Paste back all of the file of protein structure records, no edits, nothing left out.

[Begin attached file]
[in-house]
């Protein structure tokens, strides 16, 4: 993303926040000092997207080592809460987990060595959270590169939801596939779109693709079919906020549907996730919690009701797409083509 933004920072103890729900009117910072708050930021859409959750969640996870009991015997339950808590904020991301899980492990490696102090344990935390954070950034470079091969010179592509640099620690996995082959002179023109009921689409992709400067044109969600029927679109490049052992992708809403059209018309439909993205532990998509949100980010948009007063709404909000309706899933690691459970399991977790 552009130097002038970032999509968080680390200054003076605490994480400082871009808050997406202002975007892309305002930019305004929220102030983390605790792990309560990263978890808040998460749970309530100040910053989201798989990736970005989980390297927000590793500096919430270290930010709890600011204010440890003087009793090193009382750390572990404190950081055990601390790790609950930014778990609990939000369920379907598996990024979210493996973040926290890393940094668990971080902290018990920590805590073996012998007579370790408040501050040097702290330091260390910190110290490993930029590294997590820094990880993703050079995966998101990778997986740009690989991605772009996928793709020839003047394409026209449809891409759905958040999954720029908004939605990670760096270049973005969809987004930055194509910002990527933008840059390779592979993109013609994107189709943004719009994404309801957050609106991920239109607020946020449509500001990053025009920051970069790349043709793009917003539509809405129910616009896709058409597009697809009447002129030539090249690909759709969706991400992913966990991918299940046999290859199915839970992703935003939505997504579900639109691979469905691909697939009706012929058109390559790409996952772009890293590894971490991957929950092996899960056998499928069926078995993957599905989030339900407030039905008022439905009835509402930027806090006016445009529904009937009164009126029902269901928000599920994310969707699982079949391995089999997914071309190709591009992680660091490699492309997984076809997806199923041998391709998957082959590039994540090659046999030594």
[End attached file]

[in-house]
């Protein structure tokens, strides 16, 4: 993303926040000092997207080592809460987990060595959270590169939801596939779109693709079919906020549907996730919690009701797409083509 933004920072103890729900009117910072708050930021859409959750969640996870009991015997339950808590904020991301899980492990490696102090344990935390954070950034470079091969010179592509640099620690996995082959002179023109009921689409992709400067044109969600029927679109490049052992992708809403059209018309439909993205532990998509949100980010948009007063709404909000309706899933690691459970399991977790 552009130097002038970032999509968080680390200054003076605490994480400082871009808050997406202002975007892309305002930019305004929220102030983390605790792990309560990263978890808040998460749970309530100040910053989201798989990736970005989980390297927000590793500096919430270290930010709890600011204010440890003087009793090193009382750390572990404190950081055990601390790790609950930014778990609990939000369920379907598996990024979210493996973040926290890393940094668990971080902290018990920590805590073996012998007579370790408040501050040097702290330091260390910190110290490993930029590294997590820094990880993703050079995966998101990778997986740009690989991605772009996928793709020839003047394409026209449809891409759905958040999954720029908004939605990670760096270049973005969809987004930055194509910002990527933008840059390779592979993109013609994107189709943004719009994404309801957050609106991920239109607020946020449509500001990053025009920051970069790349043709793009917003539509809405129910616009896709058409597009697809009447002129030539090249690909759709969706991400992913966990991918299940046999290859199915839970992703935003939505997504579900639109691979469905691909697939009706012929058109390559790409996952772009890293590894971490991957929950092996899960056998499928069926078995993957599905989030339900407030039905008022439905009835509402930027806090006016445009529904009937009164009126029902269901928000599920994310969707699982079949391995089999997914071309190709591009992680660091490699492309997984076809997806199923041998391709998957082959590039994540090659046999030594």